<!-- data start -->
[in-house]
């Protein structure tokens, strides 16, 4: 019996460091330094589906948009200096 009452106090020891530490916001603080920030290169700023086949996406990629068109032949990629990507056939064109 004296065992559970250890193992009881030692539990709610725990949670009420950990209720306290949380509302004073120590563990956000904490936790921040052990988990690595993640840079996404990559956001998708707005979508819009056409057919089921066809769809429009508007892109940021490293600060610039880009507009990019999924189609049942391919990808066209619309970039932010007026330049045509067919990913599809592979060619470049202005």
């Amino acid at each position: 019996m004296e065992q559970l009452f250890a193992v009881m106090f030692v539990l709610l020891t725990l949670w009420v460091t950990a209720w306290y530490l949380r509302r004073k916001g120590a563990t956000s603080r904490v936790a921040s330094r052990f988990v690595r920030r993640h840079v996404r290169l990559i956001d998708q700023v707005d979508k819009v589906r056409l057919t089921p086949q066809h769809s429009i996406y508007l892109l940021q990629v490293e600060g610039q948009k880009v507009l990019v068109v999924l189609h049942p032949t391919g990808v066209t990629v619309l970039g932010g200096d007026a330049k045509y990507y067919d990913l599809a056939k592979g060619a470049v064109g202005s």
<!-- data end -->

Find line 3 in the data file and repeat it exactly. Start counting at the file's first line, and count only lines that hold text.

């Amino acid at each position: 019996m004296e065992q559970l009452f250890a193992v009881m106090f030692v539990l709610l020891t725990l949670w009420v460091t950990a209720w306290y530490l949380r509302r004073k916001g120590a563990t956000s603080r904490v936790a921040s330094r052990f988990v690595r920030r993640h840079v996404r290169l990559i956001d998708q700023v707005d979508k819009v589906r056409l057919t089921p086949q066809h769809s429009i996406y508007l892109l940021q990629v490293e600060g610039q948009k880009v507009l990019v068109v999924l189609h049942p032949t391919g990808v066209t990629v619309l970039g932010g200096d007026a330049k045509y990507y067919d990913l599809a056939k592979g060619a470049v064109g202005s």